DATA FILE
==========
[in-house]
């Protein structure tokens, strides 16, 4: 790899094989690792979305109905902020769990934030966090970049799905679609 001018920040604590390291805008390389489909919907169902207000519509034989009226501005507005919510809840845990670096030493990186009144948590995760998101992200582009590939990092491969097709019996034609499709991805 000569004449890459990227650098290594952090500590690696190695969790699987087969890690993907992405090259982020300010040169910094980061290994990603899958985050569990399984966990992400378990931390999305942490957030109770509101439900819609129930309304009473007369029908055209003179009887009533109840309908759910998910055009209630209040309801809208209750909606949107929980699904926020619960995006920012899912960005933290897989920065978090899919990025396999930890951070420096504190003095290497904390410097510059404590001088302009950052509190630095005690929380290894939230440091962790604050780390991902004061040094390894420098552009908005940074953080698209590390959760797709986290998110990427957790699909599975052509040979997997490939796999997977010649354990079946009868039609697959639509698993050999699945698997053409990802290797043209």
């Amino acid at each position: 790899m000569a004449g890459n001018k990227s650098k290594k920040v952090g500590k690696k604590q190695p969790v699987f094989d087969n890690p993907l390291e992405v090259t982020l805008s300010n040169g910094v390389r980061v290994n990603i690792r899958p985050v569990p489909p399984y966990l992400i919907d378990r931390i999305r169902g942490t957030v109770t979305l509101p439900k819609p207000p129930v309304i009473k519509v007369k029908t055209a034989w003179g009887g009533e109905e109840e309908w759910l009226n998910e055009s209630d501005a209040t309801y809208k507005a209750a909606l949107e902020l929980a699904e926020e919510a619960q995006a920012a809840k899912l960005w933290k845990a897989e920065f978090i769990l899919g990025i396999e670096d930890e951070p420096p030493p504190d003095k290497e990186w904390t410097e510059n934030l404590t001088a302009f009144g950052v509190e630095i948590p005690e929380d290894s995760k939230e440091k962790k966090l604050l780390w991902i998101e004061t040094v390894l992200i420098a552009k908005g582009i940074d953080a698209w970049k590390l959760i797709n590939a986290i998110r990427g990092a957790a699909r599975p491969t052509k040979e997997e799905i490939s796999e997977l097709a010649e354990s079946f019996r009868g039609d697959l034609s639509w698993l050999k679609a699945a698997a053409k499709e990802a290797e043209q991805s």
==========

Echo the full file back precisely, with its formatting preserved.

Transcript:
[in-house]
């Protein structure tokens, strides 16, 4: 790899094989690792979305109905902020769990934030966090970049799905679609 001018920040604590390291805008390389489909919907169902207000519509034989009226501005507005919510809840845990670096030493990186009144948590995760998101992200582009590939990092491969097709019996034609499709991805 000569004449890459990227650098290594952090500590690696190695969790699987087969890690993907992405090259982020300010040169910094980061290994990603899958985050569990399984966990992400378990931390999305942490957030109770509101439900819609129930309304009473007369029908055209003179009887009533109840309908759910998910055009209630209040309801809208209750909606949107929980699904926020619960995006920012899912960005933290897989920065978090899919990025396999930890951070420096504190003095290497904390410097510059404590001088302009950052509190630095005690929380290894939230440091962790604050780390991902004061040094390894420098552009908005940074953080698209590390959760797709986290998110990427957790699909599975052509040979997997490939796999997977010649354990079946009868039609697959639509698993050999699945698997053409990802290797043209």
């Amino acid at each position: 790899m000569a004449g890459n001018k990227s650098k290594k920040v952090g500590k690696k604590q190695p969790v699987f094989d087969n890690p993907l390291e992405v090259t982020l805008s300010n040169g910094v390389r980061v290994n990603i690792r899958p985050v569990p489909p399984y966990l992400i919907d378990r931390i999305r169902g942490t957030v109770t979305l509101p439900k819609p207000p129930v309304i009473k519509v007369k029908t055209a034989w003179g009887g009533e109905e109840e309908w759910l009226n998910e055009s209630d501005a209040t309801y809208k507005a209750a909606l949107e902020l929980a699904e926020e919510a619960q995006a920012a809840k899912l960005w933290k845990a897989e920065f978090i769990l899919g990025i396999e670096d930890e951070p420096p030493p504190d003095k290497e990186w904390t410097e510059n934030l404590t001088a302009f009144g950052v509190e630095i948590p005690e929380d290894s995760k939230e440091k962790k966090l604050l780390w991902i998101e004061t040094v390894l992200i420098a552009k908005g582009i940074d953080a698209w970049k590390l959760i797709n590939a986290i998110r990427g990092a957790a699909r599975p491969t052509k040979e997997e799905i490939s796999e997977l097709a010649e354990s079946f019996r009868g039609d697959l034609s639509w698993l050999k679609a699945a698997a053409k499709e990802a290797e043209q991805s």